When I started with the Middle Eastern Studies Program at Syracuse, I never dreamed it would afford me such unforgettable experiences: meetings with government officials, opposition figures, and leading sheikhs in the region; seeing the unrivaled decadence of an artificial island, just days after the unbelievable poverty of a city of garbage collectors; and learning how to report on the region from those whose experience dates from before I was born. Yet this summer, I experienced all of this while participating in a unique program to promote exchange between American and Arab students.

Sponsored by the Carnegie Foundation, twelve American and twelve Arab journalism and also international relations students participated in the “Middle East Journalism Bootcamp” in conjunc- tion with the American University of Cairo and Qatar University. For three packed weeks, half of the time in Cairo and half in Doha, the capital city of Qatar, we combined high-level meetings with site visits, classes, and reporting, with the overall goal of learning how to best cover the Middle East. During the program, American and Arab students were paired together to produce actual stories – print, radio, television, and photographic.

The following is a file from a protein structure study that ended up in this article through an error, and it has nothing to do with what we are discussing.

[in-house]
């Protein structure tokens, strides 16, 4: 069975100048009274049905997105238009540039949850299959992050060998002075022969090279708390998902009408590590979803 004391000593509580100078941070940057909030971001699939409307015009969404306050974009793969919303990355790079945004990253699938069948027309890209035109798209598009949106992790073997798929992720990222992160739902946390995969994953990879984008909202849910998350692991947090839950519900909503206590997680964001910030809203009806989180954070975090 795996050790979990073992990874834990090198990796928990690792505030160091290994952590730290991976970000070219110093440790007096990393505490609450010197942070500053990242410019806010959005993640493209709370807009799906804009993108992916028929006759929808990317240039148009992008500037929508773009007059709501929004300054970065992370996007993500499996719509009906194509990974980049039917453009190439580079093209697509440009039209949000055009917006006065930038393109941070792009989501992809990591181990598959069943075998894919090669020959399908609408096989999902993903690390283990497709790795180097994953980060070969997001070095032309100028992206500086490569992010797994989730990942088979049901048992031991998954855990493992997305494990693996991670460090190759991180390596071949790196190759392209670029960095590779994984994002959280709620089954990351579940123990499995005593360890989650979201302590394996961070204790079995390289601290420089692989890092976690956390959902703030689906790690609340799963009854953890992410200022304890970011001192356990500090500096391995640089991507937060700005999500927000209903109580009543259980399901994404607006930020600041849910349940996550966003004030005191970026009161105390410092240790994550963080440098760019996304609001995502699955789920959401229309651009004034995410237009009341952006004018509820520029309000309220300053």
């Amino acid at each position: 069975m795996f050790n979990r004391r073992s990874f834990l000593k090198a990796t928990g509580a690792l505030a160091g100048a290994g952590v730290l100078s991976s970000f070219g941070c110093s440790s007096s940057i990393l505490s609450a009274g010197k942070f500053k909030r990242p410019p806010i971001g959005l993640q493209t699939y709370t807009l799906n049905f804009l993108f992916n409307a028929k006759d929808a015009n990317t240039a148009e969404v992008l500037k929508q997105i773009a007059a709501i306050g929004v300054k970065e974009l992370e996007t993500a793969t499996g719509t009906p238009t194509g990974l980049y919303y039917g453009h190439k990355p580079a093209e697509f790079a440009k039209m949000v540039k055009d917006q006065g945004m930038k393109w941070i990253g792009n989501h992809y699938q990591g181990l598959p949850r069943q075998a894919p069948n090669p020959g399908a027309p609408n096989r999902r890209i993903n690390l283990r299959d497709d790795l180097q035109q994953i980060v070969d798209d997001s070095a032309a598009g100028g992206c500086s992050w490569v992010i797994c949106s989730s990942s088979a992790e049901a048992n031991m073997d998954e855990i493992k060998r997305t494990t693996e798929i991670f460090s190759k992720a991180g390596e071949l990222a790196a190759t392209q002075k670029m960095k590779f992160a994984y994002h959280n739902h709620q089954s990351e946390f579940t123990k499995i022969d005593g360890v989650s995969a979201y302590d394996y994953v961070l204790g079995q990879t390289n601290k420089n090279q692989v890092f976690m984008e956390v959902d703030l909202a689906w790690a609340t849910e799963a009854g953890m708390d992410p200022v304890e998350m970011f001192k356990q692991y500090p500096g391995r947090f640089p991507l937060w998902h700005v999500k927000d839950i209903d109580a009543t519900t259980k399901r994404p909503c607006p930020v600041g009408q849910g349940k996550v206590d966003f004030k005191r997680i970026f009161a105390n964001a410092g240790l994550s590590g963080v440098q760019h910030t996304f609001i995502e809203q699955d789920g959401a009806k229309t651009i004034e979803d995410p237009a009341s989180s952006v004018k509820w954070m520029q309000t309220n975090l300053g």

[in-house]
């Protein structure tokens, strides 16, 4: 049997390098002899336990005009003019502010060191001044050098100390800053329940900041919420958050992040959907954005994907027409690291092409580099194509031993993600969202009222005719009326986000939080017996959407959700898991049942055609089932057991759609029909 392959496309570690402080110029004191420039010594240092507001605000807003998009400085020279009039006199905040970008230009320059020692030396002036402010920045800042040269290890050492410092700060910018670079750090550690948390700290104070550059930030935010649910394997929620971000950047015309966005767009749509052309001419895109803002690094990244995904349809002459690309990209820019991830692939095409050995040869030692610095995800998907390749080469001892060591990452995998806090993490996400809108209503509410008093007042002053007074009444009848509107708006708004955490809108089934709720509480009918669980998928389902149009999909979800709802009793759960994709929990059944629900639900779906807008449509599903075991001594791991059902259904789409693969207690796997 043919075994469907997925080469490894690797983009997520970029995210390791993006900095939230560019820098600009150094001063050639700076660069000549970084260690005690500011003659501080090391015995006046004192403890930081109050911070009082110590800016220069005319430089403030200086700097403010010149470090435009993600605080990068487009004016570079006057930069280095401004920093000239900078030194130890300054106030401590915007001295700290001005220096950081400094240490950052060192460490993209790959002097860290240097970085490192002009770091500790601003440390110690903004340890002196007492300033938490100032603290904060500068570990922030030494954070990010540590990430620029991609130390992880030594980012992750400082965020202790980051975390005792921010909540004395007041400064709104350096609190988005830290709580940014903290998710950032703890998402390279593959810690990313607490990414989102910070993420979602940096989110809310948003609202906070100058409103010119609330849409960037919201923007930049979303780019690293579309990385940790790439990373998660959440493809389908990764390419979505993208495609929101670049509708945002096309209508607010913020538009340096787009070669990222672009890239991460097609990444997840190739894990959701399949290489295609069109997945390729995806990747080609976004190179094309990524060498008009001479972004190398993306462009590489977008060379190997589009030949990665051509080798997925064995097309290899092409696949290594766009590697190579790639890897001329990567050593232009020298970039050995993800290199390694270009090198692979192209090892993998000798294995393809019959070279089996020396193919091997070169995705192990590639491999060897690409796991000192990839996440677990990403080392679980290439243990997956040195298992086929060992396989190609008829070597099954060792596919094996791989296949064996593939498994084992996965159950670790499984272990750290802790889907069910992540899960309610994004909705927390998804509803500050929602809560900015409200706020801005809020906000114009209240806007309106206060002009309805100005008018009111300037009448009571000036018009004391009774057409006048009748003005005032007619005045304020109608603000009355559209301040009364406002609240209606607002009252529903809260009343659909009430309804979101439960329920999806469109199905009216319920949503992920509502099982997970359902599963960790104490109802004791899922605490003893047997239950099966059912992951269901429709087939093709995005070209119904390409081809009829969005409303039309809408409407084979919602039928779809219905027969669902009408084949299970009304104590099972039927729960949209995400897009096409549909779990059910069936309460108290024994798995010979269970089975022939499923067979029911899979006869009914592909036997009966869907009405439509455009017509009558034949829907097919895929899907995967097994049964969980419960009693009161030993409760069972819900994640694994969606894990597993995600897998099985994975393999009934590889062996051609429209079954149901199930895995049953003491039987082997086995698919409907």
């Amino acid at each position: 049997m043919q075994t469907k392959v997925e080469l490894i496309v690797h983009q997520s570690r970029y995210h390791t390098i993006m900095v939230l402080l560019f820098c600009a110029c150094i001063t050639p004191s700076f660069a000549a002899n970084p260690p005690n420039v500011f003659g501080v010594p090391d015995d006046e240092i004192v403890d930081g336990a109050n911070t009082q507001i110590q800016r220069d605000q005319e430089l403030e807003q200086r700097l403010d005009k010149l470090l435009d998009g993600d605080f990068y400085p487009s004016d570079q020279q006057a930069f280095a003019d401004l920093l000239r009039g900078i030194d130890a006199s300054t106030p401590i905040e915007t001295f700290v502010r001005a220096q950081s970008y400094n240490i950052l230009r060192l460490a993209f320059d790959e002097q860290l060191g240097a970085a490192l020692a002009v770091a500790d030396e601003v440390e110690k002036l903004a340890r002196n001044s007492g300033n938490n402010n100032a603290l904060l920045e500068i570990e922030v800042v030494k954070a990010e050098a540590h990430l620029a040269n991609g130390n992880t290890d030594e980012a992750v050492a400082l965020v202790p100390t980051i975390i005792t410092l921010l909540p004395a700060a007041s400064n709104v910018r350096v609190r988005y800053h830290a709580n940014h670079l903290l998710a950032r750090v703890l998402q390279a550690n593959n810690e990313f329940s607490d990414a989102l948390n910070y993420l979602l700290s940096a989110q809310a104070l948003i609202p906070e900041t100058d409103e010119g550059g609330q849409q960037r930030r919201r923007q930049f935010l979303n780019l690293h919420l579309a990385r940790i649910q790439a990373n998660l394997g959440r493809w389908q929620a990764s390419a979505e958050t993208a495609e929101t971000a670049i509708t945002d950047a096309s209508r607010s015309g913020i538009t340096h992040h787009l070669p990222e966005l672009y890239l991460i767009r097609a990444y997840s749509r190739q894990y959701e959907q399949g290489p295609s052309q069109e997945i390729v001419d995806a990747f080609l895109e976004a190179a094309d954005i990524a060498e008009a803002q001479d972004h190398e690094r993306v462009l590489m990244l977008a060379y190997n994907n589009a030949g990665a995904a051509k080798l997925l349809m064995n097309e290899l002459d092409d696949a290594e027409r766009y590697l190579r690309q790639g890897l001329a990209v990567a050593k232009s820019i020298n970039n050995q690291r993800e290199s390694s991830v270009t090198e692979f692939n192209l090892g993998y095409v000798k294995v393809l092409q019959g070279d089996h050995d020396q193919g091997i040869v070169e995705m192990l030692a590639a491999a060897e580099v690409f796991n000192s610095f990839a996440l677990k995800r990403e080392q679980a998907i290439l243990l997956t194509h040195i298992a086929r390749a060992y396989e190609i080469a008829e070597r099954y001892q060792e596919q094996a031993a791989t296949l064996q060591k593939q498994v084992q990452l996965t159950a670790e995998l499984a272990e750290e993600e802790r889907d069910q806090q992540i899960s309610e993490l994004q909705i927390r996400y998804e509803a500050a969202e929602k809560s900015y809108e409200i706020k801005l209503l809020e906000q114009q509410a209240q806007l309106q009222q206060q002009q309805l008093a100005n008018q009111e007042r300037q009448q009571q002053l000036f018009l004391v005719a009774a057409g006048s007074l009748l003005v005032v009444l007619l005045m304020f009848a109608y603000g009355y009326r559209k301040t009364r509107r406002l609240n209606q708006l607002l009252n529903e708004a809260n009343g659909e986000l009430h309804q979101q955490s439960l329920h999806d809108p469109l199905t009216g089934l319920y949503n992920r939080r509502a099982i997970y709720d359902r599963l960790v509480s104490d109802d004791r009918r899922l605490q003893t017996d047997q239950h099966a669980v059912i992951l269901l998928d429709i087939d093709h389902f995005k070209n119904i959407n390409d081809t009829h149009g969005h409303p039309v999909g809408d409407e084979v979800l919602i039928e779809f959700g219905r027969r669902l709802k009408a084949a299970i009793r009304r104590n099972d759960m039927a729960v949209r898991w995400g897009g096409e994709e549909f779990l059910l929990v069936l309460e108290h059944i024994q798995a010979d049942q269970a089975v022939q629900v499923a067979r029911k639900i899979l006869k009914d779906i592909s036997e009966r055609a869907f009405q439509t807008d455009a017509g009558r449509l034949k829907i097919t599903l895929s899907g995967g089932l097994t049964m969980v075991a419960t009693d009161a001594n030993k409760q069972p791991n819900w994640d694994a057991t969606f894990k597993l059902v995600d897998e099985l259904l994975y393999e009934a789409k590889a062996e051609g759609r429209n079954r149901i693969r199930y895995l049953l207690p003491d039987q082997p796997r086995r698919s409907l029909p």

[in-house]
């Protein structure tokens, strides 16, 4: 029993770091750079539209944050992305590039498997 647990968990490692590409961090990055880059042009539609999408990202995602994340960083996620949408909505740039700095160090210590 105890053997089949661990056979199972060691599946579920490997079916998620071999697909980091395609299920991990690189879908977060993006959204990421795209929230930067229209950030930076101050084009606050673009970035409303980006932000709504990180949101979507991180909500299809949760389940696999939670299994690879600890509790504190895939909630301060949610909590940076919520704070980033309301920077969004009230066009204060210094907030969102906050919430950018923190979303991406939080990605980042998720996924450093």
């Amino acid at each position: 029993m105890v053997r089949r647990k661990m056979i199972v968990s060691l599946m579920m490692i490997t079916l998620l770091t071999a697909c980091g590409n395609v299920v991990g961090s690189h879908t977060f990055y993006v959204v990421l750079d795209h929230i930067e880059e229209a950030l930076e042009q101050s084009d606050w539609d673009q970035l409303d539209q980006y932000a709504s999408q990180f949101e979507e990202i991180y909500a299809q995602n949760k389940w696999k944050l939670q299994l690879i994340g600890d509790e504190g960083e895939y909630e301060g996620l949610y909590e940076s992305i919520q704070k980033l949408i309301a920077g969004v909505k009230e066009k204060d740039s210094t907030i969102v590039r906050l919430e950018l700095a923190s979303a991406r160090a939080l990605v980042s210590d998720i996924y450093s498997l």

The program proved to be a lesson in opposites and contrast. Having traveled directly from Syra- cuse’s Summer Abroad program in Israel, I was already in for a starkly different experience. View- points in the classroom were, naturally, very divergent on important questions, but what surprised me most was the feeling I found on the streets. In Israel, walking around cities was met with the distance and detachment one might find walking anywhere in Washington or New York. On the other hand, Cairo’s streets brought friendly reactions as shopkeepers and passers-by stopped to chat about anything under the sun.

We saw opposite poles of some of the most important regional issues, free speech for instance. We went on a tour of the massive Egyptian government-controlled news service, followed not long after by a sitdown conversation with Egyptian bloggers – some of whom had to remain anonymous and bore physical signs of torture. We met with Egypt’s Finance Minister in one of the typically grand buildings of the Cairo bureaucracy, and also, in turn, with a spokesman for the Muslim Brotherhood in an unmarked and inconspicuous office.

Perhaps the greatest contrast, the aspect of the trip that impacted me most personally, was the difference between Cairo and Doha. In Doha, we saw “The Pearl,” a giant artificial island off the coast featuring private mini-islands, a replica of Venice, and three five-star hotels. In Cairo, how- ever, we took a trip to Garbage City, an unfortunate place where the city’s trash collectors live, which emphasized how people make the best of a bad situation. There, we visited a school funded by the recycling of shampoo bottles and found people to be generally happy and pleasant.

Both locations brought memorable experiences and vivid sights. If the Bootcamp comes looking for another representative from Syracuse University, I can’t recommend the program highly enough.